Archive for July, 2009

one hundred eighty one


Crouch End, sunny or snow-locked: an excellent location.


one hundred eighty


It’s breakfast, and four of us sit quietly in Veselka’s, appreciating a moment in thought of those who brought us into this world. Morley looks sad, but through fond memory, while Johnson looks physically pained. Thompson is drunk.

one hundred seventy nine


“Matt, do you want to find somewhere to live?” My Dad’s own rescue mission.

one hundred seventy eight


When I threw up the last of it there was blood and yellow bile. The chorus to “White Collar Boy” by Belle and Sebastian had been repeating in my head for a torturous five hours.

one hundred seventy seven


Dwell for a moment on the ghost of TV on the Radio: A vision in the shape of nu-soul nerds, relaying the hope and doomed futures of the Jackson 5. A ghost with pace and jet-black cool, a ghost with emptiness, reaching into your stomach and pulling from it energy and rhythm and every ounce of guarded experience.

one hundred seventy six


Auteur theory is so easy to grasp. Never less than compelling, it offers the suggestion – the image – of career development and hope, of futures and of being taken, in part, as a whole, or as a whole taken apart.

one hundred seventy five


Alone in Angel, haunted by the ghostlike sound of TV on the Radio, my stomach is ruined.

one hundred seventy four


The wallowing howl of Tunde Adebimpe stalks me.

one hundred seventy three


Cables stretch from under the futon, snaking around piles of books and music, tracking under the tiny table the computer sits on and slipping between the chest of drawers and wardrobe. They seemingly swamp what dead space the boxy trap offers, powering sound and fury.

one hundred seventy two


Ever tried, and failed, to trap mice in your bedroom?

one hundred seventy one


Life alone in Angel is far from fun.

one hundred seventy


“Gotta slow it down, baby, gotta have some fun!”

one hundred sixty nine


Fucking Lou Reed. Why wait for anyone?

one hundred sixty eight


Hangdog face, slumped, wretched, waiting for The Idea of Kate Jackson to freeze my heart and strike a pose.

one hundred sixty seven


Hangdog face, slumped, wretched, waiting for the arrival of The Auteur to stoke a fire.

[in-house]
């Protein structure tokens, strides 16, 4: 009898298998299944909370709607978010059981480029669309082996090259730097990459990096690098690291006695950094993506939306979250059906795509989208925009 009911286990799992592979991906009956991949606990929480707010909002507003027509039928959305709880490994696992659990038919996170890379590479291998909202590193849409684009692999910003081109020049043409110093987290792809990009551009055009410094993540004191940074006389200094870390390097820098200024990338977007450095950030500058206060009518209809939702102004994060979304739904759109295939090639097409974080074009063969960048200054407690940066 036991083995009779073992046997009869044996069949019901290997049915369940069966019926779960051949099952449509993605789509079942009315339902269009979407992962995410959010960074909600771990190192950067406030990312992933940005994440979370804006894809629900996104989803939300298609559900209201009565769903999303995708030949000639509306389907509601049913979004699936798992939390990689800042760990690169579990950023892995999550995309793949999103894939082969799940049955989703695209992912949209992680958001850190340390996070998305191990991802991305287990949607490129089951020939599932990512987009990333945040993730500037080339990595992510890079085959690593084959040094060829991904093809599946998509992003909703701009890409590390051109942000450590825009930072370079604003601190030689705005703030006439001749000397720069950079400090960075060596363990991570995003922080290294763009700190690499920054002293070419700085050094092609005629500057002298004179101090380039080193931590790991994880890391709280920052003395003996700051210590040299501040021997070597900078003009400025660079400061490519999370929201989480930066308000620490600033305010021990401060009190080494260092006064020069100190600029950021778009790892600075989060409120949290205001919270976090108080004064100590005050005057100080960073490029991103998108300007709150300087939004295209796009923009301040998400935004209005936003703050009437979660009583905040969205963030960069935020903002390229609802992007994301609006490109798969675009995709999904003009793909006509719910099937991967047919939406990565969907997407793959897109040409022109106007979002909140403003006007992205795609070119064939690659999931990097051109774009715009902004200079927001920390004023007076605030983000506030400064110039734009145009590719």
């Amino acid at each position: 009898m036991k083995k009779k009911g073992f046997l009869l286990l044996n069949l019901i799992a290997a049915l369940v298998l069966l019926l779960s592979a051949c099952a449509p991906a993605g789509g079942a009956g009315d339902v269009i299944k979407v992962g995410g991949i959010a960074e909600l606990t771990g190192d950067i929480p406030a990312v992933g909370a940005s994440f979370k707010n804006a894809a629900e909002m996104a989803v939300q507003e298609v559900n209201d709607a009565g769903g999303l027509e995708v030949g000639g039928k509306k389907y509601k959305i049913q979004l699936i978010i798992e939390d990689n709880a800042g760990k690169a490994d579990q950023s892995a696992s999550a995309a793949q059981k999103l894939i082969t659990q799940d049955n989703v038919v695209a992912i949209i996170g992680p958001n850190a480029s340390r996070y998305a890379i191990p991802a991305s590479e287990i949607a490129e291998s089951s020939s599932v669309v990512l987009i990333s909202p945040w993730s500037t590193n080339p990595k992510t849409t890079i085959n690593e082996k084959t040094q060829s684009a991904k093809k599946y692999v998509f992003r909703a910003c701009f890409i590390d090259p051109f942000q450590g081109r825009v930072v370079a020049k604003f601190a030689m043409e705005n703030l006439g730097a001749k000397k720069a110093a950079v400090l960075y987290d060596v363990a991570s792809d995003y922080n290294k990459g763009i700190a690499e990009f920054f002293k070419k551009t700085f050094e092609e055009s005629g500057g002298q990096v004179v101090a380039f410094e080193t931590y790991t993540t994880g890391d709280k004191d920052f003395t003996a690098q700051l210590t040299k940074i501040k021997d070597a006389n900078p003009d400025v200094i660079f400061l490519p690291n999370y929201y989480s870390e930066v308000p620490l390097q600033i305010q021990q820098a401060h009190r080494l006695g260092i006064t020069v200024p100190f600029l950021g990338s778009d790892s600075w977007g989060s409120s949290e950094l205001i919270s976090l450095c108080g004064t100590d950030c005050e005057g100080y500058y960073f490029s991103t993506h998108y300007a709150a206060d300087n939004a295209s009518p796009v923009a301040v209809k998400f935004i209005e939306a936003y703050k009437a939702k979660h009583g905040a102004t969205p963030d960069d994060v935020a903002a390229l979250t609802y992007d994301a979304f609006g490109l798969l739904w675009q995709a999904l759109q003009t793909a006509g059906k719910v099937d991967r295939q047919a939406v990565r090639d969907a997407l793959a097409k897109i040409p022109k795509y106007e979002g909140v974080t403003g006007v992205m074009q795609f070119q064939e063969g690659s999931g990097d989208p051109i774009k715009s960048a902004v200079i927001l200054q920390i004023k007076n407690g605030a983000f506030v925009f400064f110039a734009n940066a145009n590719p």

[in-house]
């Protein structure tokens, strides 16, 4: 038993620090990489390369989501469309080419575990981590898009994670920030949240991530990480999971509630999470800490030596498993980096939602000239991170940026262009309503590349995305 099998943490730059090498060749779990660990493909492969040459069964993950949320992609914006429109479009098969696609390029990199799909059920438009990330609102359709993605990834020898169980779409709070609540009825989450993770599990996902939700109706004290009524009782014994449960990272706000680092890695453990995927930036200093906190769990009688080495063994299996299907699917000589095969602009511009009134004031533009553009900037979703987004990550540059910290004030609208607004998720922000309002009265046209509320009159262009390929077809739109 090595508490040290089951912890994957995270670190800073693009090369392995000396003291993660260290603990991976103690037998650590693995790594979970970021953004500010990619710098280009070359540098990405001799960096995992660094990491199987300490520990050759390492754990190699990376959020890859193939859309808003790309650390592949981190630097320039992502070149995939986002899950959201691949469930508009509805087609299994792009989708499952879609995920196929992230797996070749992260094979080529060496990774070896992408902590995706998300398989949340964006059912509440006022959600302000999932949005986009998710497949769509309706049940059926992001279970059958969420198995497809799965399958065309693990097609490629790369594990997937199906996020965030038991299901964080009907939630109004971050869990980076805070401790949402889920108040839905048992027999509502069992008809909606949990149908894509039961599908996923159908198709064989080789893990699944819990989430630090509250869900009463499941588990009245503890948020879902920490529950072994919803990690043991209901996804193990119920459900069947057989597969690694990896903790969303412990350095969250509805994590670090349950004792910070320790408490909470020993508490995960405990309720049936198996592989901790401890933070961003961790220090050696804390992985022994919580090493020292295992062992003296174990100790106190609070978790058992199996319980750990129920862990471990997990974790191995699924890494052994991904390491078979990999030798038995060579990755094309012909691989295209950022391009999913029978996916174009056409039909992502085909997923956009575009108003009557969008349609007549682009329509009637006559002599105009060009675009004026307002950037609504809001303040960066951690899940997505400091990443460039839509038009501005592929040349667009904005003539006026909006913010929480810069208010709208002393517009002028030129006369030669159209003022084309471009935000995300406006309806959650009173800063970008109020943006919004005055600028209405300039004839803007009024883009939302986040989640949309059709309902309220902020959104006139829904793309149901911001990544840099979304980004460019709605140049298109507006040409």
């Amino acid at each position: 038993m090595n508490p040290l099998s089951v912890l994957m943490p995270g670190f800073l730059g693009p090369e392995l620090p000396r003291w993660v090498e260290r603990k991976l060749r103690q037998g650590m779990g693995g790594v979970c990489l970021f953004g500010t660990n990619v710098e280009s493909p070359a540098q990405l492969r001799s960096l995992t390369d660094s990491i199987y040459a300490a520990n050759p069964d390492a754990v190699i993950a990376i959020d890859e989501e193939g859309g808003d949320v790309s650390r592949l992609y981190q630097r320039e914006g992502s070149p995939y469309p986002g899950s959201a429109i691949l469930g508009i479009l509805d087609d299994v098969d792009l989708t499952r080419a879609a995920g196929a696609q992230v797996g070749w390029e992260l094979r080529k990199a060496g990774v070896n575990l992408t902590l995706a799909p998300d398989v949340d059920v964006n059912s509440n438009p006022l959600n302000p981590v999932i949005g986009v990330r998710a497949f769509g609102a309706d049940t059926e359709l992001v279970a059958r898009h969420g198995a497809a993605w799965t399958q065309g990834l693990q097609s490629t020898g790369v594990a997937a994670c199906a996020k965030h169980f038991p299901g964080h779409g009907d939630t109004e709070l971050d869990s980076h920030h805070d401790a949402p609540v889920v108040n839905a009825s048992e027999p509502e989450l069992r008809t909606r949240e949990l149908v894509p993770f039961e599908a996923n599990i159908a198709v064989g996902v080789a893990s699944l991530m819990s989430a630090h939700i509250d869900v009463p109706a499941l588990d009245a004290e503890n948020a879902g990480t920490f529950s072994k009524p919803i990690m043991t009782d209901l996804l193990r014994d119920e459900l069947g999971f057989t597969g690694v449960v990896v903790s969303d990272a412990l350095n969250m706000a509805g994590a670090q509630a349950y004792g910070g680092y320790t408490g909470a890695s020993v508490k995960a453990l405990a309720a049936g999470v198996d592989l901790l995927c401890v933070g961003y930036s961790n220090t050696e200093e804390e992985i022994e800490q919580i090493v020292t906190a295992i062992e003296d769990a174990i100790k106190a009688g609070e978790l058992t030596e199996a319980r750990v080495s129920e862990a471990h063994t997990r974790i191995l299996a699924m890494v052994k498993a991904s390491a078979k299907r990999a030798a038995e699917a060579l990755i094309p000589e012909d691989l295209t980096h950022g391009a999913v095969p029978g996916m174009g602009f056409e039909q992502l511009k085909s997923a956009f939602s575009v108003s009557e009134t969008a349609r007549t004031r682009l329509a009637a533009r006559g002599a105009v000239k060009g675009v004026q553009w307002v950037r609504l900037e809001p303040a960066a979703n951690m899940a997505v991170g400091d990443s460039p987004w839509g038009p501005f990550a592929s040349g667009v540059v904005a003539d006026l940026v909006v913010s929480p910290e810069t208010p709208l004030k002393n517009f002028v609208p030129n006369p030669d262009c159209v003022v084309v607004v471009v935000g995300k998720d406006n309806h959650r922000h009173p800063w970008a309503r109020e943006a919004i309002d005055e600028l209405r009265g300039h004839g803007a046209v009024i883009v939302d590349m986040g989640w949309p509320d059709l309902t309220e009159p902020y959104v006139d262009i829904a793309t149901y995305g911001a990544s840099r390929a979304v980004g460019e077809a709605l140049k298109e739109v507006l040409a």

one hundred sixty six


He says “I’m leaving London”.


one hundred sixty five


Winter broke, and Angel was the very pitch of desperation.

one hundred sixty four


Would you believe she said that? Would you?

one hundred sixty three


I am, now, a bit allergic to Vodka and to Paracetamol, but I wasn’t always.

one hundred sixty two


Don’t you find some art just arrives at the wrong time? Like, maybe a year or three late? Being able to scream “I’ve got a fist on fire!” in late 2005 would have shifted gears on a lot of stuff. But, hey, I got lost in a well of Factory classics and echoes, shaped as much by the tall, sad man as his manic enabler, who actually recorded silence.

one hundred sixty one


For the longest part of my life my eyes misread a reproduced painting at the home of my Grandparents. Instead of an avenue in the French countryside lined with autumnal trees I would see the upright spines of a skeletal Stegosaurus.

one hundred sixty


Johnson sits in silence for a moment, his borscht gently cooling as we breakfast at Veselka’s.

one hundred fifty nine


E- asked me not to leave. I forget that, from time to time, and when I do remember I feel something close to hate.

one hundred fifty eight


On Wednesdays the local take out drops off free cheese pizzas at the Chelsea International Hostel.

one hundred fifty seven


Of course, New York catalysed Boston. Liz let me run around a radio station and a mini-mall and I left with two defining documents: Fear and Loathing on the Campaign Trail ’72 and In The Aeroplane Over The Sea.

one hundred fifty six


Schulze & Webb’s map transforms the idea of a city, changes the shape and trajectory of motion.

one hundred fifty five


Maybe she was stranded, looking for something to do, the girl at the crossroads of Bleeker and Broadway.

one hundred fifty four


I am not scared of Manhattan.

one hundred fifty three


Plane lands, I get The Fear. Somewhere in Brooklyn I disembark, confused. Kids lob bottles onto the tracks and an attendant rushes me onto the next train to Manhattan.

one hundred fifty two


“You really put a lot of yourself into this don’t you?”

one hundred fifty one


I am to think of New York now, but I find this difficult. Under shade of trees in mid-day sun I write at the top of a hill. I had hoped clouds might cool this walk above Menton, but they have blown quickly over the Alpes Maritimes and instead I gently melt. The mountains dwarf me, and are bisected by the concrete highways that roar along the French Riviera and into Italy. I am on holiday, and for the first time in a long time I mean that. There is no chase, my mind does not race with considerations, my heartbeat is slower and I am not in much pain. There is, of course, a distance here between the conception and the realisation: I am to think of New York while in France; I am to type this while in New York; This will be published while in Montreal; You will read this whenever. I am to think of New York. The first time.